Whenever you are choosing what to eat, cooking, grocery shopping, eating out or grabbing some food on the go, it’s there to help you make healthier, more considered choices.5
The pink section used to be called ‘meat, fish, eggs, beans and other non-dairy sources of protein’ and has been renamed ‘beans, pulses, fish, eggs, meat and other proteins.’
This change has been implemented to help encourage us to increase our intake of beans and pulses and eat two portions of fish (one of which must be oily) and less processed meat and red meat.
Over the past few years, there has been a shift in eating patterns where alternative free-from foods are much more available in supermarkets and other stores.
For instance, lactose-free milk, oat milk, and other dairy, egg, gluten-free and meat-free alternatives.
The good news is you can still plan your meals in line with the Eat Well Guide’s recommendations and your dietary requirements.
What’s more, the new Eatwell Guide is more vegan/vegetarian-friendly than the previous version.
For example, as we’ve just mentioned, the pink section was previously named ‘meat, fish, eggs and beans’ and is now called ‘beans, pulses, fish, eggs, meat and other proteins’, shifting the focus away from meat being the main focus.
The blue section, which is now called ‘dairy and alternatives’ (previously milk and dairy foods) also takes vegan and vegetarian diets into consideration.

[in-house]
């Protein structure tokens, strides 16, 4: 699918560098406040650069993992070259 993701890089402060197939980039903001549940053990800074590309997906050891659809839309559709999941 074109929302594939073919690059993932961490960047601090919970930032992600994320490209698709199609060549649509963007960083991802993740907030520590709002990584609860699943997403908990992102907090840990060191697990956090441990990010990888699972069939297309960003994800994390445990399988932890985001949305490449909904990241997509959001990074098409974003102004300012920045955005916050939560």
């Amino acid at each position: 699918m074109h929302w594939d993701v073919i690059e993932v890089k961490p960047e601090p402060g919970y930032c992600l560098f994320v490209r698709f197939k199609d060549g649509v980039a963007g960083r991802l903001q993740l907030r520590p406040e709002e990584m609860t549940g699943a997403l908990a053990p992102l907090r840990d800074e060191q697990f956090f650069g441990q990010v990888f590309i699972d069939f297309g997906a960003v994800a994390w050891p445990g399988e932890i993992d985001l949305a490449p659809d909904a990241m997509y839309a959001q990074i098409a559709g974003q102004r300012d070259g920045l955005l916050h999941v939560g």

If you are on a veggie diet, you can adapt the plate to exclude any animal meat and replace them with meat free and plant-based meat alternatives, such as tofu, soya or tempeh.
A pescatarian plate works in a similar way, but includes fish options instead.
Due to the fact vegans don’t consume any animal-derived products – such as meat, fish, eggs, dairy and honey – their healthy plate would be based around plant-based alternatives.
The newer version of the Eat Well Plate is a tool to help adults make the right dietary choices. It’s recognised as being suitable for most of the population.
However, there are instances where the guidance will have to be adapted to meet individual needs due to different dietary requirements.
It’s good to see that the updated Eatwell Guide is more in line with current consumer food trends, making it easier for the general population to follow.
For more insight on healthy eating, take a look at this article, ‘Tips on healthy eating habits.’
The advice in this article is for information only and should not replace medical care. Please check with your GP or healthcare professional before trying any supplements, treatments or remedies. Food supplements must not be used as a substitute for a varied and balanced diet and a healthy lifestyle.
Last updated: 29 November 2021